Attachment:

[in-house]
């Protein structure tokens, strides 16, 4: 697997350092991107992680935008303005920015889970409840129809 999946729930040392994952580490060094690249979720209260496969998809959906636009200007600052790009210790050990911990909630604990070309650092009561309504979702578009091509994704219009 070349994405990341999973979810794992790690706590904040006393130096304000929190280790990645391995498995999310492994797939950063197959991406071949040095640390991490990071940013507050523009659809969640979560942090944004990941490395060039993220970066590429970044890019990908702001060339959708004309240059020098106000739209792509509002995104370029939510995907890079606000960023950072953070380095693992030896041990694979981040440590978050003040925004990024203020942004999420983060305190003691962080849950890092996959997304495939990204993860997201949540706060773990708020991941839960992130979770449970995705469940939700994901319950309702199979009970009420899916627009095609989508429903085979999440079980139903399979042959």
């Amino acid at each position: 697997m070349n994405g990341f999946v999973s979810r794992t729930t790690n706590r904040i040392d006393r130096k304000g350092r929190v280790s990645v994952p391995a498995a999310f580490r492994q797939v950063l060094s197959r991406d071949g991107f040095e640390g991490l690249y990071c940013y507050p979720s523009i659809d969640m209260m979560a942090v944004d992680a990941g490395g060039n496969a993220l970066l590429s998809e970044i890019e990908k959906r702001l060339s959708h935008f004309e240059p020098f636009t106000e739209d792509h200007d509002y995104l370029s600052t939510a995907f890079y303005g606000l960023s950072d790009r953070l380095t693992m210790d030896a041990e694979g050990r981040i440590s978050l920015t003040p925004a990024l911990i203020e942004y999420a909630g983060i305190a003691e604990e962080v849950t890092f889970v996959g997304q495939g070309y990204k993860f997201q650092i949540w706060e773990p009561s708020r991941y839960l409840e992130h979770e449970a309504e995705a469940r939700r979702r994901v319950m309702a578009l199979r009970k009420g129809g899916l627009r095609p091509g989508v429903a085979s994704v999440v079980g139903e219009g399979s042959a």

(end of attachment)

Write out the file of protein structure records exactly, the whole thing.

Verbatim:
[in-house]
């Protein structure tokens, strides 16, 4: 697997350092991107992680935008303005920015889970409840129809 999946729930040392994952580490060094690249979720209260496969998809959906636009200007600052790009210790050990911990909630604990070309650092009561309504979702578009091509994704219009 070349994405990341999973979810794992790690706590904040006393130096304000929190280790990645391995498995999310492994797939950063197959991406071949040095640390991490990071940013507050523009659809969640979560942090944004990941490395060039993220970066590429970044890019990908702001060339959708004309240059020098106000739209792509509002995104370029939510995907890079606000960023950072953070380095693992030896041990694979981040440590978050003040925004990024203020942004999420983060305190003691962080849950890092996959997304495939990204993860997201949540706060773990708020991941839960992130979770449970995705469940939700994901319950309702199979009970009420899916627009095609989508429903085979999440079980139903399979042959």
């Amino acid at each position: 697997m070349n994405g990341f999946v999973s979810r794992t729930t790690n706590r904040i040392d006393r130096k304000g350092r929190v280790s990645v994952p391995a498995a999310f580490r492994q797939v950063l060094s197959r991406d071949g991107f040095e640390g991490l690249y990071c940013y507050p979720s523009i659809d969640m209260m979560a942090v944004d992680a990941g490395g060039n496969a993220l970066l590429s998809e970044i890019e990908k959906r702001l060339s959708h935008f004309e240059p020098f636009t106000e739209d792509h200007d509002y995104l370029s600052t939510a995907f890079y303005g606000l960023s950072d790009r953070l380095t693992m210790d030896a041990e694979g050990r981040i440590s978050l920015t003040p925004a990024l911990i203020e942004y999420a909630g983060i305190a003691e604990e962080v849950t890092f889970v996959g997304q495939g070309y990204k993860f997201q650092i949540w706060e773990p009561s708020r991941y839960l409840e992130h979770e449970a309504e995705a469940r939700r979702r994901v319950m309702a578009l199979r009970k009420g129809g899916l627009r095609p091509g989508v429903a085979s994704v999440v079980g139903e219009g399979s042959a």